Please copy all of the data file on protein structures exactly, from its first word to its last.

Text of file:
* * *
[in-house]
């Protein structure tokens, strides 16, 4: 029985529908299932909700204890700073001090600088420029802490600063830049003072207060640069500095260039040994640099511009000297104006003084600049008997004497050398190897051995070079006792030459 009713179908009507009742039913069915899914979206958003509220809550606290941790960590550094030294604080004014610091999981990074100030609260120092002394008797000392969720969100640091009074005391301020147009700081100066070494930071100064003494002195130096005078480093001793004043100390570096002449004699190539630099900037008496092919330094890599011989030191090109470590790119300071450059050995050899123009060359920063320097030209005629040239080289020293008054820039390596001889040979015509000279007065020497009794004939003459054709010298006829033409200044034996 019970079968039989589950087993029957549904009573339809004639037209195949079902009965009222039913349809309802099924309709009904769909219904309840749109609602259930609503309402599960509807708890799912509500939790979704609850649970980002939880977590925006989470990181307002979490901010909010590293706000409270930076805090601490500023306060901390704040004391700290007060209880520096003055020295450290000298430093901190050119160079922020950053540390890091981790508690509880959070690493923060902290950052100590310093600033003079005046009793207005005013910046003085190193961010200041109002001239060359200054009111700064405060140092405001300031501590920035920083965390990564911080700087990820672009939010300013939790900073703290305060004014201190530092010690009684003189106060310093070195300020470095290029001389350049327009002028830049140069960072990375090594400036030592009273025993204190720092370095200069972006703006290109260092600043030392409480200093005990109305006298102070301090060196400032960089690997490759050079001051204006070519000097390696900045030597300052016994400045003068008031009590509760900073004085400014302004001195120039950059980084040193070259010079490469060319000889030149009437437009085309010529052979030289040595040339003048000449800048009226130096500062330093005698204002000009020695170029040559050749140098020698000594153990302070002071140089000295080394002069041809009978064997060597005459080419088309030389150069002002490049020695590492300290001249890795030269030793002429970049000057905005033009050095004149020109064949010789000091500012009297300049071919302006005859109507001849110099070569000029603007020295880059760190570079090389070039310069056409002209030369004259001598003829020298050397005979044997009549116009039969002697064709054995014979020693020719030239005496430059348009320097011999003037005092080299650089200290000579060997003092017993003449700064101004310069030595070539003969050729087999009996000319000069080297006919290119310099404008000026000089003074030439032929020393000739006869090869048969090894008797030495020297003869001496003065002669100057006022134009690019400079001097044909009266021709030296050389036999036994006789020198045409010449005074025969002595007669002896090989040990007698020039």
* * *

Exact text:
[in-house]
């Protein structure tokens, strides 16, 4: 029985529908299932909700204890700073001090600088420029802490600063830049003072207060640069500095260039040994640099511009000297104006003084600049008997004497050398190897051995070079006792030459 009713179908009507009742039913069915899914979206958003509220809550606290941790960590550094030294604080004014610091999981990074100030609260120092002394008797000392969720969100640091009074005391301020147009700081100066070494930071100064003494002195130096005078480093001793004043100390570096002449004699190539630099900037008496092919330094890599011989030191090109470590790119300071450059050995050899123009060359920063320097030209005629040239080289020293008054820039390596001889040979015509000279007065020497009794004939003459054709010298006829033409200044034996 019970079968039989589950087993029957549904009573339809004639037209195949079902009965009222039913349809309802099924309709009904769909219904309840749109609602259930609503309402599960509807708890799912509500939790979704609850649970980002939880977590925006989470990181307002979490901010909010590293706000409270930076805090601490500023306060901390704040004391700290007060209880520096003055020295450290000298430093901190050119160079922020950053540390890091981790508690509880959070690493923060902290950052100590310093600033003079005046009793207005005013910046003085190193961010200041109002001239060359200054009111700064405060140092405001300031501590920035920083965390990564911080700087990820672009939010300013939790900073703290305060004014201190530092010690009684003189106060310093070195300020470095290029001389350049327009002028830049140069960072990375090594400036030592009273025993204190720092370095200069972006703006290109260092600043030392409480200093005990109305006298102070301090060196400032960089690997490759050079001051204006070519000097390696900045030597300052016994400045003068008031009590509760900073004085400014302004001195120039950059980084040193070259010079490469060319000889030149009437437009085309010529052979030289040595040339003048000449800048009226130096500062330093005698204002000009020695170029040559050749140098020698000594153990302070002071140089000295080394002069041809009978064997060597005459080419088309030389150069002002490049020695590492300290001249890795030269030793002429970049000057905005033009050095004149020109064949010789000091500012009297300049071919302006005859109507001849110099070569000029603007020295880059760190570079090389070039310069056409002209030369004259001598003829020298050397005979044997009549116009039969002697064709054995014979020693020719030239005496430059348009320097011999003037005092080299650089200290000579060997003092017993003449700064101004310069030595070539003969050729087999009996000319000069080297006919290119310099404008000026000089003074030439032929020393000739006869090869048969090894008797030495020297003869001496003065002669100057006022134009690019400079001097044909009266021709030296050389036999036994006789020198045409010449005074025969002595007669002896090989040990007698020039």